thumbnail Fig. A.19

Best-fit model for MPG 682 (in red) compared with observed spectra (in black): the COS spectrum (upper left) and the FLAMES spectrum (upper right). The bottom plot shows a comparison with the UVES spectrum.

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Appendix A.20: AzV 326 – O9 V

AzV 326 is very likely a multiple star (see the discussion in Sect. 5.1). However, even when we corrected for a possible binary component, there were some remaining disagreement in the fit to the COS SED and we finally chose to normalize the spectrum, which we present in Fig. A.20). The fit to the individual spectral line from UV to the lower resolution 2dF spectrum in the optical is very good and we are confident that the derived parameters provide a meaningful representation of the primary component of this (yet hypothetical) system.

thumbnail Fig. A.20

Left: best-fit model for AzV 326 (red line) compared with the COS spectrum (black line). Right: best-fit model for AzV 326 (red line) compared with the 2dF spectrum (black line).

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thumbnail Fig. A.21

Left: best-fit model for AzV 189 (red line) compared with the COS spectrum (black line). Right: best-fit model for AzV 189 (red line) compared with the 2dF spectrum (black line).

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Appendix A.21: AzV 189 – O9 V

Here again, we are dealing with a potential binary. The correction applied assuming that this system consists of two identical components yields an excellent fit to the whole SED from UV to NIR with a single parameter set. For the same parameters, the fit to the optical 2dF spectrum is also very good. This spectrum was used to constrain the surface gravity. For the derived log g  the spectroscopic mass is higher than the evolutionary mass. This could indicate that the adopted luminosity is too low, although a change by 0.1 dex in log g would also reconcile the two masses and is not excluded given the lower S/N and spectral resolution of the 2dF spectrum.

Appendix A.22: AzV 148 – O8.5 V

AzV 148 is the third star with photometry and UV flux unusual for its spectral type, and which would correspond to a luminosity typical of O6 V. The lower vsin   i for this star allowed us to derive accurate Teff from ionization ratios, despite the lack of optical spectrum. The value we derived is consistent with those of the stars with spectral type O9 V. Surface gravity, on the other hand, was adopted as log g = 4.0, which translates into a spectroscopic mass significantly higher than the evolutionary mass. Like in AzV 189, though, a change by 0.1dex in log g would be enough to reconcile the two estimates. The C ivλλ1548-1550 line shows some blue extension, blueward of the interstellar components. The profile, together with the N v resonance profiles, is well reproduced by adopting a mass-loss rate three times higher than for the other O9 V stars of the sample.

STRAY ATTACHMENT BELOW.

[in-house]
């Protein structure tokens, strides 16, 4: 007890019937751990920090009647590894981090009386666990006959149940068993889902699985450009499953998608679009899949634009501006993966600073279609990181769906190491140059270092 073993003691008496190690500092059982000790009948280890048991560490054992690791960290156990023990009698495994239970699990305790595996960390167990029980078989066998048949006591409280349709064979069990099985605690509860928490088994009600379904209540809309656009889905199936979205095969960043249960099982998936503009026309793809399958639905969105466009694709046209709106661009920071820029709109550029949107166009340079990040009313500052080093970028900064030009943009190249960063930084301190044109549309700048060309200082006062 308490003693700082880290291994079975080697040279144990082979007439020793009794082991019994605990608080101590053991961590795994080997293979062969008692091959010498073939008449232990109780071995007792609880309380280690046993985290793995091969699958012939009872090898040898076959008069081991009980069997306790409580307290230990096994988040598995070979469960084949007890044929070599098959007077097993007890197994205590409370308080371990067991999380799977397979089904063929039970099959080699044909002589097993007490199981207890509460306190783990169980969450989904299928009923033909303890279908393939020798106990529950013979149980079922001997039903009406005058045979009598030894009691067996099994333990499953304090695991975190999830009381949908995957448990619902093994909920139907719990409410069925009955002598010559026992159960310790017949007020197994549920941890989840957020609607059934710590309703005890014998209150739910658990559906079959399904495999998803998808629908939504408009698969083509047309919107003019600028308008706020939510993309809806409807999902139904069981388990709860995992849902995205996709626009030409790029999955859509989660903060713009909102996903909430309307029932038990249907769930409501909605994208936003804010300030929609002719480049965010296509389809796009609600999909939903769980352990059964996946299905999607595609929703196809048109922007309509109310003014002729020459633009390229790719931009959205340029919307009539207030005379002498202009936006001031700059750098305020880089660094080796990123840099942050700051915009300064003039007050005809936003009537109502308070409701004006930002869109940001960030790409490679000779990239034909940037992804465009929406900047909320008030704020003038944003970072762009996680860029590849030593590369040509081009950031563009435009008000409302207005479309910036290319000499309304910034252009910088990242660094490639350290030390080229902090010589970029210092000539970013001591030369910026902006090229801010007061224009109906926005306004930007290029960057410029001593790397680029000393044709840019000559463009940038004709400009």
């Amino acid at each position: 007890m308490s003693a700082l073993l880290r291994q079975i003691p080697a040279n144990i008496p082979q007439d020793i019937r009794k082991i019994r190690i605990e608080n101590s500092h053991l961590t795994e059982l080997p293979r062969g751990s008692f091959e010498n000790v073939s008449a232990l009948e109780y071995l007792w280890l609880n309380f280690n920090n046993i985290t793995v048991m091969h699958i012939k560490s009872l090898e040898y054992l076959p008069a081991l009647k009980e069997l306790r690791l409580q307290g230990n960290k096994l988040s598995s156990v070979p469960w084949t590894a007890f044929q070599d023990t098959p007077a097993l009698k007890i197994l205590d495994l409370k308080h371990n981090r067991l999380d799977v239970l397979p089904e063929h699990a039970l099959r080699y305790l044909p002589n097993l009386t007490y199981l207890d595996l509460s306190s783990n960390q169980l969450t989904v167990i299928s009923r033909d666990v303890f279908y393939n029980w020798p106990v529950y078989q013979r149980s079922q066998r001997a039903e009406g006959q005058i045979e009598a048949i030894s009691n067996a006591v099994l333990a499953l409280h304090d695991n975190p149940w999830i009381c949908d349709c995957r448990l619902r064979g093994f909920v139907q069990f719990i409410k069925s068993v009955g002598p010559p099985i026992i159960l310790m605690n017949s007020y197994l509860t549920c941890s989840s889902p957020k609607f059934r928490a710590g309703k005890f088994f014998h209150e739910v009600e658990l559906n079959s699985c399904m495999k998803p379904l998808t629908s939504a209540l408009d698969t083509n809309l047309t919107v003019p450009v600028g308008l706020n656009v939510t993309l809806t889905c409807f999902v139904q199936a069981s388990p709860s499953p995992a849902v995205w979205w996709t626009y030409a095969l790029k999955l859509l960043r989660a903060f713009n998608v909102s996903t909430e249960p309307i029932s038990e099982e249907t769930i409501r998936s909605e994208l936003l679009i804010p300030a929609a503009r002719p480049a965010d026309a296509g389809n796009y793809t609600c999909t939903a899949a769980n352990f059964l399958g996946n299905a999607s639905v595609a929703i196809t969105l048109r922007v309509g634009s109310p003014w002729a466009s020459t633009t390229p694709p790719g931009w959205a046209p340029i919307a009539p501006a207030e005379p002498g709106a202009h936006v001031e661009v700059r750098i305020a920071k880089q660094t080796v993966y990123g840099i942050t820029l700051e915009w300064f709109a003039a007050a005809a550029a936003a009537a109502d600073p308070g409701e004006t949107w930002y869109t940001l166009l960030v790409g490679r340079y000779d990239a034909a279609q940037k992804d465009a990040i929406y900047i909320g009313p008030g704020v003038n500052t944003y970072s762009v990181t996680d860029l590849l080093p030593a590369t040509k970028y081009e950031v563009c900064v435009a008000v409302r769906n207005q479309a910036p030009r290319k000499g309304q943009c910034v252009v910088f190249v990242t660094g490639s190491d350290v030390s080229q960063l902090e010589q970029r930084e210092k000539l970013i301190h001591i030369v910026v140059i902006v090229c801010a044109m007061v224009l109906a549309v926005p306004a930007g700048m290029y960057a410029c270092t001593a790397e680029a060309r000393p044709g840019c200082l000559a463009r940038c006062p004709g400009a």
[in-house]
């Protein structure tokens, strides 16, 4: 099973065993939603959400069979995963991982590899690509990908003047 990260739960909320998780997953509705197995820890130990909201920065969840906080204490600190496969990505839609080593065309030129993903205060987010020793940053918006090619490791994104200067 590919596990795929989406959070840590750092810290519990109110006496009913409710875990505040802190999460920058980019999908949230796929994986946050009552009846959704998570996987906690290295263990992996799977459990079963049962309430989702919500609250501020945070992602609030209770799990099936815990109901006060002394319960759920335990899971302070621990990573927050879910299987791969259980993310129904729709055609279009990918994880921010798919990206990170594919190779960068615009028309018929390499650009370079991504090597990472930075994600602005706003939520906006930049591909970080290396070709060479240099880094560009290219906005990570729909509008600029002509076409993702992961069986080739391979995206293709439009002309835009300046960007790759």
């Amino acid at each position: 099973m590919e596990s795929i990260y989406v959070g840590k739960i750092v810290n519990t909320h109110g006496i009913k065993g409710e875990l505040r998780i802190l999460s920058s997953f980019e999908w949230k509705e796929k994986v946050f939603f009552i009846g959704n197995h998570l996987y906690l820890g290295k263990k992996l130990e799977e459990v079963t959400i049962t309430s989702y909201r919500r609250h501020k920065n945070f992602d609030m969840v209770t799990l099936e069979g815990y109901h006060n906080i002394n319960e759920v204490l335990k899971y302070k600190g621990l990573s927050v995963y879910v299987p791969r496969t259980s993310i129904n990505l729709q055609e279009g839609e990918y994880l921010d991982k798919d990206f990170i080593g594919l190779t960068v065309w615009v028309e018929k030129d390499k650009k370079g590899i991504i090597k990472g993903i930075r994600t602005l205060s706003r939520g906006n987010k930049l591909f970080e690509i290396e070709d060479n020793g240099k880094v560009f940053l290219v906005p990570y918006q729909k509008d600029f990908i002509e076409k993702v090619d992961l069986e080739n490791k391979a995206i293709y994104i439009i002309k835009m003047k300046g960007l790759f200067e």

thumbnail Fig. A.22

Best-fit model for AzV 148 (red line) compared with the COS spectrum (black line).

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Appendix A.23: MPG 012 – O9.5 V/B0 IV

This star was previously studied in the UV and optical in Bouret et al. (2003) and in the optical in Mokiem et al. (2006). The higher S/Ns of the UVES and FLAMES spectrum led us to revise log g (0.05 dex) slightly upward compared to Bouret et al. (2003), while Teff was unchanged. The fit to the three spectra is excellent except for He iλ5876; the synthetic profile is not as strong and broad as observed. This behavior cannot be explained at this point. The star is still the coolest and lowest gravity object of the whole sample. The fundamental parameters suggest a clearly evolved status for this object, as indicated by its age, the highest by far among the stars in NGC 346. The surface abundances are also typical of more advanced evolution, as noted in Bouret et al. (2003). Because it is at the outskirts of this H II region, this object might not be coeval with this region, as previously suggested by Walborn & Howarth (2000), Bouret et al. (2003), and Mokiem et al. (2006).

thumbnail Fig. A.23

Best-fit model for MPG 012 (in red) compared with observed spectra (in black): the STIS spectrum (upper left) and the FLAMES spectrum (upper right). The bottom plot shows a comparison with the UVES spectrum.